Many clients are surprised to learn that they are likely to owe taxes on their Social Security income. Social Security benefits are tax-free only to recipients at lower income levels.
Once your income exceeds a certain amount, the IRS starts assessing income tax on up to 85% of benefits. For example, married couples with combined income of between $32,000 and $44,000 will be taxed on up to 50% of benefits. If your combined income exceeds $44,000 you will be taxed on 85% of benefits.
And here’s the kicker. Your “combined income” is defined as adjusted gross income on your tax return (such as wages, self-employment, interest, dividends and other taxable income) + non-taxable interest (such as tax-exempt income from municipal bonds) + 1/2 of your combined Social Security benefits.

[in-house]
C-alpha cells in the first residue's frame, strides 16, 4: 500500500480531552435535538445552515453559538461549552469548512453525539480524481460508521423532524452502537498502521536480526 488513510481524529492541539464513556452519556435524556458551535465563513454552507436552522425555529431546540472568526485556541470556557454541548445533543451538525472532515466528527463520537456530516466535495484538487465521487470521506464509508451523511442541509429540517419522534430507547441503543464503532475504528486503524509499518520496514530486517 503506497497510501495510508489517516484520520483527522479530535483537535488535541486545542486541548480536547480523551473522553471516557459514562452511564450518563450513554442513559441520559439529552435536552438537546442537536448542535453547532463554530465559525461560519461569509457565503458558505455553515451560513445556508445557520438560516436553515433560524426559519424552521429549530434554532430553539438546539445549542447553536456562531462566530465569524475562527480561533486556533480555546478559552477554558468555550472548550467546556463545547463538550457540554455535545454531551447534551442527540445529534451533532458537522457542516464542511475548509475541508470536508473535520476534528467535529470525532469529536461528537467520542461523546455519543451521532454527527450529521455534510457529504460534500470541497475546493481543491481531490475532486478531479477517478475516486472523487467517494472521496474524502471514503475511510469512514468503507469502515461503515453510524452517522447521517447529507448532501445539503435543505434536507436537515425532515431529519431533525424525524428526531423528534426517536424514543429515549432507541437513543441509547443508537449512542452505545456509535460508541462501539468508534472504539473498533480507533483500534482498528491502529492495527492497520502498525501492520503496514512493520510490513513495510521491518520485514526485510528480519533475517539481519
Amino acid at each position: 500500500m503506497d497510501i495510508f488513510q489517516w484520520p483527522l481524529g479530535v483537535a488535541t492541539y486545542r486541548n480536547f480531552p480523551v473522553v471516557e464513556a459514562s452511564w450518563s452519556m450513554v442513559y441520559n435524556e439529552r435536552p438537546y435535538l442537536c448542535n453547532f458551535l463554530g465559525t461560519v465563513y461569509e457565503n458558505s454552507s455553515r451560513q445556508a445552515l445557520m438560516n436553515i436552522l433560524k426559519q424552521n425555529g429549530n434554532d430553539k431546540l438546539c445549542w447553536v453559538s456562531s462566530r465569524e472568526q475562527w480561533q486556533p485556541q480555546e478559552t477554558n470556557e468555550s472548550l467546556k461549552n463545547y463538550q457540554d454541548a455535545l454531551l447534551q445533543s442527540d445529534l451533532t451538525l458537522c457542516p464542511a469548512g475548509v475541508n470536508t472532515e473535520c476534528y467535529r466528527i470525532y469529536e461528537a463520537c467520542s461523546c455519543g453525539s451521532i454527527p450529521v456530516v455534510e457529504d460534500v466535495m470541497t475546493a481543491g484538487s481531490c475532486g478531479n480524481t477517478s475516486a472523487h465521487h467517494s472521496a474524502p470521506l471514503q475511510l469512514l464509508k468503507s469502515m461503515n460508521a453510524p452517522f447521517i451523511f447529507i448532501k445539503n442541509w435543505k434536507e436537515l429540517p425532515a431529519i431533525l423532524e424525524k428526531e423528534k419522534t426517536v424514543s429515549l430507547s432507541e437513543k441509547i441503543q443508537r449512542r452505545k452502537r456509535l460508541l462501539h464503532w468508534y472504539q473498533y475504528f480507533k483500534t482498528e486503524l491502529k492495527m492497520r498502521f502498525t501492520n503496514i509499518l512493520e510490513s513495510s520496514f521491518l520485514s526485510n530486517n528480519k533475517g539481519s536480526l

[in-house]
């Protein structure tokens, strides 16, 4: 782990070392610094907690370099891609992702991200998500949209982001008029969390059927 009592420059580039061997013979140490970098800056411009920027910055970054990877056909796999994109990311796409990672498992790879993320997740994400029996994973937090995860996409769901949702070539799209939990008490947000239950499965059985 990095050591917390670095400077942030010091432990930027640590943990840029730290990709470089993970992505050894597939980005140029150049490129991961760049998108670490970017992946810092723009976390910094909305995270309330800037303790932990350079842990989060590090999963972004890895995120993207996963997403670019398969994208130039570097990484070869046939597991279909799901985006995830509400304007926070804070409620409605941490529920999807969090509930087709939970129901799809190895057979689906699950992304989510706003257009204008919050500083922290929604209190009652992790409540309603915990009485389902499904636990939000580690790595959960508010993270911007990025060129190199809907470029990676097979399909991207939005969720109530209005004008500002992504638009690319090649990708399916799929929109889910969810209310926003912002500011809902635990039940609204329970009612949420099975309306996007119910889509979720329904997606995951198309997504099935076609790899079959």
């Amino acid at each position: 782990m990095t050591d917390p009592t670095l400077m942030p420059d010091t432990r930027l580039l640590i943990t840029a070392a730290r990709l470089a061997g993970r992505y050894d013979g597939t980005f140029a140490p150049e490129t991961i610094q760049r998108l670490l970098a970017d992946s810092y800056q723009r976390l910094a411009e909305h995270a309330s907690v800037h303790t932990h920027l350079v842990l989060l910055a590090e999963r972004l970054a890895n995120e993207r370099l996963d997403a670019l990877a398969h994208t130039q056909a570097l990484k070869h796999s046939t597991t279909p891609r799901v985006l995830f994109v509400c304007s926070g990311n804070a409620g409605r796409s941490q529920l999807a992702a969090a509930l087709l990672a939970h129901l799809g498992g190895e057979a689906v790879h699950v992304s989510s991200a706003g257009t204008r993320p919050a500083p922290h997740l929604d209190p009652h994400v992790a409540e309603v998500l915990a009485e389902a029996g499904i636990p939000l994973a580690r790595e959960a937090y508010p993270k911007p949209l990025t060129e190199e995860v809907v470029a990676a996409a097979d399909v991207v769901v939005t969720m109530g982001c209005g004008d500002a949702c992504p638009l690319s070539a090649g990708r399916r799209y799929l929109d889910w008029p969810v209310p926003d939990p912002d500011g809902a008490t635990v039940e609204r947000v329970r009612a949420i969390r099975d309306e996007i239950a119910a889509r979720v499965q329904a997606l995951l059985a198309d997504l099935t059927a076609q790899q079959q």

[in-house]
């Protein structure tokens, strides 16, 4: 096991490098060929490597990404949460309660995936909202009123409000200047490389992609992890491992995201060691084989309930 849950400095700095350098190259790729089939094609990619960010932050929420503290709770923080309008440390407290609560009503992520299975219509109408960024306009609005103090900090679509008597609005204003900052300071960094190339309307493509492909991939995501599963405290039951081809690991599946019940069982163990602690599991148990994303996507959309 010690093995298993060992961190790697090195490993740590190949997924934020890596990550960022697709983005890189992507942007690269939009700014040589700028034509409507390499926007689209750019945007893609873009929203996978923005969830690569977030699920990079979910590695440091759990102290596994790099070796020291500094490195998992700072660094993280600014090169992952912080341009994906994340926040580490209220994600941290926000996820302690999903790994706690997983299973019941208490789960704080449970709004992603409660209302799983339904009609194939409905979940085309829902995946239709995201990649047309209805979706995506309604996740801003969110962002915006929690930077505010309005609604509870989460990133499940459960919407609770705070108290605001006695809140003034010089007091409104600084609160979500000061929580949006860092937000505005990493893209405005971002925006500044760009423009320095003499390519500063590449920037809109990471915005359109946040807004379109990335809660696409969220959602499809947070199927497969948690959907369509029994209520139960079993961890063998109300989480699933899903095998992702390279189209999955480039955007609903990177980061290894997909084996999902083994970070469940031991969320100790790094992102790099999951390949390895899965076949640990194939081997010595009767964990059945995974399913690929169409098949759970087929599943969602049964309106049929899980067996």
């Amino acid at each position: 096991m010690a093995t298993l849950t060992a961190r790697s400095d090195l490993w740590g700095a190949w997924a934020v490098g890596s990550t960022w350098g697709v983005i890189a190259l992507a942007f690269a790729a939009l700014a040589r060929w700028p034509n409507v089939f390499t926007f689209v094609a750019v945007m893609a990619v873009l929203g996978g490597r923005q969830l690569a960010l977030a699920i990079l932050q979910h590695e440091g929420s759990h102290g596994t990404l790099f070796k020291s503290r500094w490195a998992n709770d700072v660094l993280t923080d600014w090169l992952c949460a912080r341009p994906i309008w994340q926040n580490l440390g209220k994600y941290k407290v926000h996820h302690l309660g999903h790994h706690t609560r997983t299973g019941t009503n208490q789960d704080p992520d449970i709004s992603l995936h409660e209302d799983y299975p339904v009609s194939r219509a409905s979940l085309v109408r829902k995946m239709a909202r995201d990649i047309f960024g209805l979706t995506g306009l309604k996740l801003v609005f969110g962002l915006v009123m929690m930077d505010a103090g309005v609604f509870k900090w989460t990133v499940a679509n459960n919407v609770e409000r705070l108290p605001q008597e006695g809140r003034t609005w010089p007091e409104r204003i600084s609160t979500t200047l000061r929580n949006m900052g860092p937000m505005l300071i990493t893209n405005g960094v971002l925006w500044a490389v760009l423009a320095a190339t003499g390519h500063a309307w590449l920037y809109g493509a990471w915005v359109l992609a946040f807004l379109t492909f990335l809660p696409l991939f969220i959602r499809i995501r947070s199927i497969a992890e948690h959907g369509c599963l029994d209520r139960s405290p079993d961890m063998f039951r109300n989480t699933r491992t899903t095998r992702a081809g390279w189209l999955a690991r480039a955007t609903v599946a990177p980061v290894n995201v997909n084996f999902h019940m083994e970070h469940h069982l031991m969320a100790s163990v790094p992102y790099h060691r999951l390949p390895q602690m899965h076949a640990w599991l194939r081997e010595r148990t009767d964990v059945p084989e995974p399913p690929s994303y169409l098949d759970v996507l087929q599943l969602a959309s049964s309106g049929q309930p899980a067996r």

That mean that a couple receiving two Social Security benefits valued at $20,000 each, plus a $15,000 pension, $5,000 of CD income and $5,000 of taxable dividends will likely be looking at an extra $1,000 in taxes, due to their monthly Social Security checks.
So while the Social Security Administration says the taxes apply only to people with “significant other income,” it’s hard to make the case that $25,000 of income qualifies as “significant,” when it’s used to support two people given the housing, medical and other costs that retirees confront today.
Kiplinger Personal Finance magazine calls Social Security taxes one of five “Costly Retirement Surprises” (check out all five on the Kiplinger website). Now that you know the rules, don’t be shocked when Uncle Sam knocks on your door wanting his cut of your monthly benefit.